The GlobalMindED conference brings talented thinkers from around the world to Denver each June, including leaders in education, business, government and nonprofits, to seek solutions for persistent educational and workforce challenges that are holding back economic growth and social change throughout the world.

A top priority for GlobalMindED is to increase access and opportunities in the United States to higher education and STEM-related courses and careers for first-generation-to-college students.

First-generation college students are more likely to take remedial courses during their first two years of higher education and twice as likely to drop out within 6 years as their non-first-generation counterparts. These students are overwhelmingly from minority and low-income backgrounds. GlobalMindED, a majority minority conference, provides innovative, solution-driven approaches to promote access and equity for first-gen students. GlobalMindED pairs these dynamic students with outstanding mentors who provide valuable insight and opportunities for post-graduate success. These enduring relationships based on shared experiences, along with program features focused on academic persistence, networking, and workplace readiness will provide our first-gen students with the critical skills and tools needed to succeed in academia and the global marketplace.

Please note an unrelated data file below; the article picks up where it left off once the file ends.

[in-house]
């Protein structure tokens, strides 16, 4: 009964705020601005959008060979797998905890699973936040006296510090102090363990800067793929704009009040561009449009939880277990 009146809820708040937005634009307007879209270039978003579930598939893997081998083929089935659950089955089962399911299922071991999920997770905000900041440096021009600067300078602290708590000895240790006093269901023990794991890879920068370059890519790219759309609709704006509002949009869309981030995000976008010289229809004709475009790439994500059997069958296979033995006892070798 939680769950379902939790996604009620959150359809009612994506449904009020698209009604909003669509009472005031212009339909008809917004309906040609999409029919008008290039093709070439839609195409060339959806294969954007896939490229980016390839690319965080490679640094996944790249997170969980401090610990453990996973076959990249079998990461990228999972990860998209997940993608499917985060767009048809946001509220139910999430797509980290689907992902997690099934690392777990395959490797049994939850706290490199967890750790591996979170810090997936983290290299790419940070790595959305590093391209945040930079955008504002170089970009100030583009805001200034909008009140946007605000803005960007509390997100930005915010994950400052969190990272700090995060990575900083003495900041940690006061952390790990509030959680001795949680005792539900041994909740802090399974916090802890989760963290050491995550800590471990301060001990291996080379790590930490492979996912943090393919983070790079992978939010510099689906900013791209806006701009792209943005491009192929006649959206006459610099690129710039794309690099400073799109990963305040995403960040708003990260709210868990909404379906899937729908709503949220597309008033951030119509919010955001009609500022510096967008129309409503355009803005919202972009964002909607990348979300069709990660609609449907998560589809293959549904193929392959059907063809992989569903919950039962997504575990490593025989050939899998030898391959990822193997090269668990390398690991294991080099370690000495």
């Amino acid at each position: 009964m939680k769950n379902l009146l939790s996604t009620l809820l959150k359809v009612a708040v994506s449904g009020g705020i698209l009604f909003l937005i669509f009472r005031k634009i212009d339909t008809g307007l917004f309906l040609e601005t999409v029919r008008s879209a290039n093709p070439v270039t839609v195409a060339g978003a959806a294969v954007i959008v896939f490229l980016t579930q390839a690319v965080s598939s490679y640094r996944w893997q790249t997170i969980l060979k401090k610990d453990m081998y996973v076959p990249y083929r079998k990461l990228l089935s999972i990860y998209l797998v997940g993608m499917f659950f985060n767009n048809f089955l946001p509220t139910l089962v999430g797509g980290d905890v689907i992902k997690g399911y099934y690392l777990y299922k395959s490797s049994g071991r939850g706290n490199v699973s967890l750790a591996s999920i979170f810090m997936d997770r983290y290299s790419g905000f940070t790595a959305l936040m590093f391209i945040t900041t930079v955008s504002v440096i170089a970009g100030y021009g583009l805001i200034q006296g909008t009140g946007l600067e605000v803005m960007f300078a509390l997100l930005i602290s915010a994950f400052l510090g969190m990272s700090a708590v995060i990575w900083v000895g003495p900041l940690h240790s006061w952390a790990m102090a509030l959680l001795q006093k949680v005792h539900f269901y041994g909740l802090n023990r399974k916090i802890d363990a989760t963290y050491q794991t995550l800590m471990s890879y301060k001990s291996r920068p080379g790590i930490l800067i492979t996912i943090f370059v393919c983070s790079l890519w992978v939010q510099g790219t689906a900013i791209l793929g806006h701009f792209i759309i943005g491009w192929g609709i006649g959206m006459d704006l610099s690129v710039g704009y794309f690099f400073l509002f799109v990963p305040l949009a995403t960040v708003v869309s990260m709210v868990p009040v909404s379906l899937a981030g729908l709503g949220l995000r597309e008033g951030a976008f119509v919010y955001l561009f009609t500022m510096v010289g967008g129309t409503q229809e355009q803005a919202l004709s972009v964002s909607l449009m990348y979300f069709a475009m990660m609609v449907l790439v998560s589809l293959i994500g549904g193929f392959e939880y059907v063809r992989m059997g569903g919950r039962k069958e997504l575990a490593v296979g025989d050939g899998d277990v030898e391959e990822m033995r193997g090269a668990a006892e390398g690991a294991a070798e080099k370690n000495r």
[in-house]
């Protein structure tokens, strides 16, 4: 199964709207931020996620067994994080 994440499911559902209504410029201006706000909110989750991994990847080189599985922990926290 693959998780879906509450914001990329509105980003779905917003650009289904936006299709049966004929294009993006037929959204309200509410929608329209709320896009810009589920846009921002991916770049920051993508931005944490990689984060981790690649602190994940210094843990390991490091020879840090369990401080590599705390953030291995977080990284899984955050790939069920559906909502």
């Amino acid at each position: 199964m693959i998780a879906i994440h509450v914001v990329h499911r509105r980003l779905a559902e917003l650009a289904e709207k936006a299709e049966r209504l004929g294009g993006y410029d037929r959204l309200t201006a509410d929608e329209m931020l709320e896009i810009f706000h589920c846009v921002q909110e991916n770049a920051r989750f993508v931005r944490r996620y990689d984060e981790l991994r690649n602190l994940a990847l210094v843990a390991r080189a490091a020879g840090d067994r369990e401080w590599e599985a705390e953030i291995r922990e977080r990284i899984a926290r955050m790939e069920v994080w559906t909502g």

At the GlobalMindED conference, students start to prepare themselves for 21st century jobs as they develop the confidence to succeed. They learn professional skills, find internships, and form mentoring relationships that they take with them when the conference ends. At the same time, professional attendees collaborate on innovative and impactful approaches to student and workplace success.

MALA’s co-founder and director Ahmed “Flex” Omar represented the organization at the conference. He moderated a panel titled “Learning for Access: Quality Education for All.” The panel included Dr. Dan Lutz (Co-Lead International), Erin Hogeboom (National Girls Collaborative), Erica Ledesma (Diversity AbroadNetwork), and Jenny Anderson (Celebrate EDU). The discussion focused on strengthening STEM education for girls, addressing the current framework of education, empowering young adults with developmental disabilities, and advancing diversity and inclusive good practices.



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